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In vitro Anti-leishmanial Activity of Traditional Medicinal Plants from Cameroon and Ghana



D. Ndjonka, C. Agyare, K. Luersen, A. Hensel and E. Liebau
 
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ABSTRACT

The aim of the study was to screen selected traditional medicinal plants from Cameroon and Ghana for their in vitro anti-leishmanial activity. The ethanolic and aqueous extracts of the selected plants were assessed for their effect on the promastigote stage of Leishmania tarentolae. Parasites were incubated with different concentrations of the extracts and proliferation inhibitory effects were monitored after 24 h and 48 h. Preliminary phytochemical screenings were carried out on extracts of these plants. Among the plants investigated in this study, extracts from Steganotaenia araliacea, Anogeissus leiocarpus, Phyllanthus muellerianus and Hoslundia opposita affected the proliferation of L. tarentolae most potently. Growth inhibition was concentration-dependent with an IC50 after 48 h ranging between 0.41-0.68 mg mL-1. Preliminary phytochemical screenings were carried out on extracts revealing the presence of flavonoids, alkaloids, saponins, carbohydrates and tannins in the selected plants. This study reveals that S. araliacae, A. leiocarpus, P. muellerianus and H. opposita extracts could lead to an alternative application in the control of Leishmania infections.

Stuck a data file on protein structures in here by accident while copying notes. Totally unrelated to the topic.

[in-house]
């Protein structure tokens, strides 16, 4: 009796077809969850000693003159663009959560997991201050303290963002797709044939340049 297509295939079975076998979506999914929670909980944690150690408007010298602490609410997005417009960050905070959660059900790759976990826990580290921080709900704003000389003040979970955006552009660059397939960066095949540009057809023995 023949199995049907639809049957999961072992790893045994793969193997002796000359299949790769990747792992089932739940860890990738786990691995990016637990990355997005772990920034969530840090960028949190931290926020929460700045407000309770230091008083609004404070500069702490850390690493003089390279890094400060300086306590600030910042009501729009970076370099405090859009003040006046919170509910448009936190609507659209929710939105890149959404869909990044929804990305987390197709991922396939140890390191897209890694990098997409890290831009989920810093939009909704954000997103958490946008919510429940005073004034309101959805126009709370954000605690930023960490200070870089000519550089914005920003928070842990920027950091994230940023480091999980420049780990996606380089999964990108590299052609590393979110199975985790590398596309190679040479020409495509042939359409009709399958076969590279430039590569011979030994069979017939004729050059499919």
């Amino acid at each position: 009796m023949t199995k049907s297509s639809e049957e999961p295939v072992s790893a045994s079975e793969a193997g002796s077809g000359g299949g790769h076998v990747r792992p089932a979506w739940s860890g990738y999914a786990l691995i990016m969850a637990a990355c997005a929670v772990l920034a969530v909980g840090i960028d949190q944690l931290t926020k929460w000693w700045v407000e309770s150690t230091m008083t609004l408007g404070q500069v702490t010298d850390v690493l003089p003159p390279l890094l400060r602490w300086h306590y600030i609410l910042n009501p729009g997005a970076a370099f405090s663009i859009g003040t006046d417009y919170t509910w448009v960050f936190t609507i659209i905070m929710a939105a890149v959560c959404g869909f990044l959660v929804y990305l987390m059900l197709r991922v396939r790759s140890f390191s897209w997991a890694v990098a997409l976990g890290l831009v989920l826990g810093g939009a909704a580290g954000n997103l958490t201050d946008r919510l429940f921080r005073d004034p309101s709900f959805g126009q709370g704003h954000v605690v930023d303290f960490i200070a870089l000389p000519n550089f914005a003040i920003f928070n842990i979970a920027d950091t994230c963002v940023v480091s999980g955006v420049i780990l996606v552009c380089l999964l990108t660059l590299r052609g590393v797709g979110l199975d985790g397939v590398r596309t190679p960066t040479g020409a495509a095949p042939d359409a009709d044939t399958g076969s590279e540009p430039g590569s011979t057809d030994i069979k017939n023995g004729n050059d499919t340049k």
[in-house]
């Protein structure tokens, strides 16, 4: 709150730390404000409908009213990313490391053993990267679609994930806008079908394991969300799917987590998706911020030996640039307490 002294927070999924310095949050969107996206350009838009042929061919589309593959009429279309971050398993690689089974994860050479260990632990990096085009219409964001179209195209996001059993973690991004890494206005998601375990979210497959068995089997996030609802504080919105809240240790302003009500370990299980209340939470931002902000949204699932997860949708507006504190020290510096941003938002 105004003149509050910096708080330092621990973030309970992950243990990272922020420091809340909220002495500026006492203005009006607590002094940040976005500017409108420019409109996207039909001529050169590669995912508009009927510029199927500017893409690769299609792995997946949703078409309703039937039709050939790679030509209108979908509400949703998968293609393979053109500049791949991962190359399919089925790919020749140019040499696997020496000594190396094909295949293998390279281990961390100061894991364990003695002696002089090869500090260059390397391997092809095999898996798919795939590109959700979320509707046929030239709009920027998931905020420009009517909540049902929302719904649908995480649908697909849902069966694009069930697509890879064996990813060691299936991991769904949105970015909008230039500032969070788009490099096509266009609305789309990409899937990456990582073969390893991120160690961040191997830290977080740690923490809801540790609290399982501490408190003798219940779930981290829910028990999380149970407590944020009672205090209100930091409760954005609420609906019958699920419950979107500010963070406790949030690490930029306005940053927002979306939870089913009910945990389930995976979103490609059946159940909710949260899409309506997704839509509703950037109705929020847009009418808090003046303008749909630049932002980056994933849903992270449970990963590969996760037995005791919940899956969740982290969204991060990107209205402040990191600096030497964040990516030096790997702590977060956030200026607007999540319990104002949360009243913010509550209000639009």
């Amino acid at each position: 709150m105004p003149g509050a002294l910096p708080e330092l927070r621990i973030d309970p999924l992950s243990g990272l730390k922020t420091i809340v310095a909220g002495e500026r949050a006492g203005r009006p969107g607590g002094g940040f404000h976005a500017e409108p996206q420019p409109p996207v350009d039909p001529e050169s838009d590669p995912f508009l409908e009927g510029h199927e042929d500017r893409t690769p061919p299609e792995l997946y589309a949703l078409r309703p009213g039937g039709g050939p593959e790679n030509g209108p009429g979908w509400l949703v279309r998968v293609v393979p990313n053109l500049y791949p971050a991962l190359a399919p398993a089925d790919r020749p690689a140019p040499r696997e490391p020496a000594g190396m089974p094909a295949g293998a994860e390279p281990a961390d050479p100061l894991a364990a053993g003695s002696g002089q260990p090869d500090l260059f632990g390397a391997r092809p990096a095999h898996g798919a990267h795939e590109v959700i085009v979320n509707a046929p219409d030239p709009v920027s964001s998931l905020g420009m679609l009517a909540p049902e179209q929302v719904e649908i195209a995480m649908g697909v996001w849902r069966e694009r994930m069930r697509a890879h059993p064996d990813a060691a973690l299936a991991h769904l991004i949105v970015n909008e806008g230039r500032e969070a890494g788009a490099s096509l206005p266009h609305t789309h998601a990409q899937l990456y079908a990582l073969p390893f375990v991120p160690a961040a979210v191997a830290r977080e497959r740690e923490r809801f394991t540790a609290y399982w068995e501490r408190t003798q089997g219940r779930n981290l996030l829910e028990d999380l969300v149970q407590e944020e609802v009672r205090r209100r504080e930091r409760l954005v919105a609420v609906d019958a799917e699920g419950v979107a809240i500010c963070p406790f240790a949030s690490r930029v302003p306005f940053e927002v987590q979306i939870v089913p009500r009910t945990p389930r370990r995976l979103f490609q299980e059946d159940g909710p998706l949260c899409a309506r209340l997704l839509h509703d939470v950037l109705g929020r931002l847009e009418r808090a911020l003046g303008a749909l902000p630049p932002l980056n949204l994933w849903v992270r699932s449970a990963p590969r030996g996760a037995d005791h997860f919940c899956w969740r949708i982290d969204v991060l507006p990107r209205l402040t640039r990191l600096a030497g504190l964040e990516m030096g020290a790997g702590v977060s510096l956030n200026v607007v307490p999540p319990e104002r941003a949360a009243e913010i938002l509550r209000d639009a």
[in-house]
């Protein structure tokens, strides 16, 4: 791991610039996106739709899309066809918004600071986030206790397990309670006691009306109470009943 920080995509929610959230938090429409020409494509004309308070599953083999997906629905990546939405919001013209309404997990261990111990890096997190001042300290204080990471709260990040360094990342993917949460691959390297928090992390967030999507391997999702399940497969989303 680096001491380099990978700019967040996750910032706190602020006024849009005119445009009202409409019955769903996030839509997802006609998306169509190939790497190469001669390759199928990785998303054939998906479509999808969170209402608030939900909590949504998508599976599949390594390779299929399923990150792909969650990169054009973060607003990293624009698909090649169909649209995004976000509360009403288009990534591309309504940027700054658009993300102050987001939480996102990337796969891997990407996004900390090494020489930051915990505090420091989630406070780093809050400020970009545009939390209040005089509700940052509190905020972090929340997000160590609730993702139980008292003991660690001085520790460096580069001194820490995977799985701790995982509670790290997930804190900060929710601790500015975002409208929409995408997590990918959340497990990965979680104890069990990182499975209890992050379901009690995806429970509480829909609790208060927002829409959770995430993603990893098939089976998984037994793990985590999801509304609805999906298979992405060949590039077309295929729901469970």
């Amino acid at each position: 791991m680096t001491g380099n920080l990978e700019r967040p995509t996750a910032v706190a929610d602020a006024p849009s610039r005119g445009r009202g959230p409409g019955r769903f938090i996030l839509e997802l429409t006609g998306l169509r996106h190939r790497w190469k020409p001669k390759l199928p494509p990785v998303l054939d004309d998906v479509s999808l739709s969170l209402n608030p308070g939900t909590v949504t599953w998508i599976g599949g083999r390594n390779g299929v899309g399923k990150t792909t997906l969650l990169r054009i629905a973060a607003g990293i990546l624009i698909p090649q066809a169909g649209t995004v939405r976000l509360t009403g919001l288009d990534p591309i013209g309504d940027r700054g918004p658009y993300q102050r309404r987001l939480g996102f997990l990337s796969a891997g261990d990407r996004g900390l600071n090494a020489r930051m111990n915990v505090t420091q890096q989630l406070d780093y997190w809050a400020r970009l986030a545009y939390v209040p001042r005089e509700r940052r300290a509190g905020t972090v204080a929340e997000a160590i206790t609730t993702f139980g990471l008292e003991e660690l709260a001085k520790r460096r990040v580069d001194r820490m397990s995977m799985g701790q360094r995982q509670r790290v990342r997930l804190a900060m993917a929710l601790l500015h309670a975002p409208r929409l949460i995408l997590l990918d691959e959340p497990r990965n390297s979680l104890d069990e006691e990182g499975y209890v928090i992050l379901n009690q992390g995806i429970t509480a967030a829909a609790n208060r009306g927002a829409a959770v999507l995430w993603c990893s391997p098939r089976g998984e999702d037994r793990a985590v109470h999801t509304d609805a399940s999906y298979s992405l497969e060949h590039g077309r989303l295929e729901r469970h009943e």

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D. Ndjonka, C. Agyare, K. Luersen, A. Hensel and E. Liebau, 2010. In vitro Anti-leishmanial Activity of Traditional Medicinal Plants from Cameroon and Ghana. International Journal of Pharmacology, 6: 863-871.

DOI: 10.3923/ijp.2010.863.871

URL: https://scialert.net/abstract/?doi=ijp.2010.863.871
 
Received: May 15, 2010; Accepted: August 07, 2010; Published: October 04, 2010



INTRODUCTION